How To Clean a Gas Grill Inside and Out

D.P. Taylor
Written by D.P. Taylor
Updated August 18, 2021
A father teaches his son how to grill
rez-art/iStock / Getty Images Plus via Getty Images

Use a stainless steel grill brush, soap, water, and a few other items to clean a grill's grates, flavorizer bars, catch pan, burner tubes, and lid

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Nothing beats a gas grill when it comes to both being easy to start up and also giving your food that chargrilled flavor you just can't in the kitchen. But wow, do they get dirty!

If you've reached your limit of opening up the lid to see caked on gunk on the grill bars and who-knows-what covering the burners below—and telling yourself that it's "seasoning"—it's time to give the grill a thorough cleaning. But where do you even start?

Fortunately, it's easier than you think. Just make sure you bring your elbow grease. This guide breaks down how to clean your gas grill until it sparkles

Difficulty: 2/5

Time: 1 hour

Tools and materials needed:

  • Paper towels

  • Rags

  • Water

  • Dish soap

  • Bucket

  • Stainless steel grill brush

  • Stainless steel wire brush

  • Steel wool

  • Scraper/knife for scraping off gunk

  • Gloves to protect your hands from heat

  • Hand-held vacuum

  • Spoon

What To Do Before You Start

The first thing to do is a quick safety check to ensure that the propane is turned off. Unhook the propane tank and carefully remove it entirely from your grill.

Remove the grates and set aside. Use a large spoon to scoop out as much of the dry ashes as possible, and then take a hand-held vacuum and suck up the rest. Now, your grill is ready for a scrub-down.

What Parts of a Gas Grill Do I Need to Clean?

Generally, cleaning the grill involves focusing on five main areas: inside the lid, cooking grates, flavorizer bars, catch pan, and burner tubes.

Inside of the Lid

Don't worry, that peeling stuff isn't toxic paint. It’s just carbon deposits that have built up over time and  started to flake off. It won't hurt to consume, but if it’s falling on your food it won’t help the flavor.

Use a stainless steel grill brush to scrub these deposits off the lid. Then, wipe it down with a paper towel and some water. There's no need to use disinfectant cleaner.

Cooking Grates

A man cleaning his gas grill using a brush
arinahabich - stock.adobe.com

The next thing to clean are those gunked-up grilling grates with the caked-on leftovers of grill-outs past, like little pieces of ground beef from Independence Day barbecue burgers three months ago.

First, preheat the grill for 15 minutes on high to get it nice and hot. Then, grab that stainless steel grill bush again and go to town on that grime. Make sure you wear gloves to protect your hands from the heat while you do it.

Note: If your grates are extremely dirty, it may help to first soak them in a bucket of dish soap to help loosen up that gunk before you give it that final scrub.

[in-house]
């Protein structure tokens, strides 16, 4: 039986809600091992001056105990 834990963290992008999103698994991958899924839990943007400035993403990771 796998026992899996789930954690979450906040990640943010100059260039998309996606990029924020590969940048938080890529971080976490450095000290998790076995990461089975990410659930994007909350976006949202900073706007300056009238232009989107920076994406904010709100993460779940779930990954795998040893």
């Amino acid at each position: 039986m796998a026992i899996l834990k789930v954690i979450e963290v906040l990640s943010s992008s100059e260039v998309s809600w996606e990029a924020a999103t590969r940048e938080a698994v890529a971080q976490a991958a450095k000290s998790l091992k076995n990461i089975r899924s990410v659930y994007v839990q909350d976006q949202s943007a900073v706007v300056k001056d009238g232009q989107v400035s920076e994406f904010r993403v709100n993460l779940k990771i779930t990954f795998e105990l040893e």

Flavorizer Bars

Some grills, particularly the popular Weber brand, feature what are called "flavorizer bars." These folded strips of metal act as a heat distribution system to proactively stop flare-ups from happening.

Because of their location under the grates, they build up grime, so use your grill brush or a scraper to scrape them clean. Wipe them down with soap and water.

Note: If these bars are too worn down, you can order replacements from the manufacturer. You can buy them online for between $40 and $70.

Catch Pan

The catch pan is located at the bottom of the grill and, as the name implies, it catches the debris that falls from the grates above. Debris can build up here and put you at risk of starting a grease fire. It may also attract small animals.

Remove the bottom tray beneath the grill and scrape the grill with a plastic scraper or small knife, or whatever else works best. Push those debris through the bottom. Then, clean the tray with water and soap.

Burner Tubes

The burner tubes are where the flames actually come out. They are long tubes with holes in the top where gas flows and escapes, getting lit as it exits the holes. If they're dirty, you'll get poor gas flow and some may not light at all, forcing you to restrict your cooking to one side of the grill.

Remove the tubes and use a stainless steel wire brush to clean out the gunk from inside. Use an up-and-down motion for best results.

Propane Tank Area

That area where the propane tank sits seems to be a magnet for bugs and spiders and general debris, so be sure to clean out that area as well. Use a broom to sweep out all the gunk, and then give it a quick wipe-down with soap and water.

Outside

Unlike the guts of your grill, the outside is pretty easy to clean. Rub it down with soap and water and then rinse it off, and your grill should be good as new.

Ongoing Maintenance

If you don’t have a grill cover, buy one—it’ll preserve your grill’s cleanliness for longer.

Also, oil your grates after you clean them, which will help prevent your food from sticking to the newly cleaned grates.

It’s a good idea to follow this cleaning checklist on a regular basis, perhaps once per month depending on how often you use it. It doesn’t take long to clean the grill when you do it regularly.

Does Your Grill Need More Work? Hire a Professional

Sometimes, a grill needs more help than a simple cleaning. You may be having issues with getting the gas to flow at all, or perhaps certain burner tubes aren't working even after a thorough cleaning. If so, that could be a sign that it's time to bring in a professional.

Whether you're looking for gas grill installation or need to get your grill working again, contact a natural gas plumber near you to come take a look and provide a consultation and price quote.

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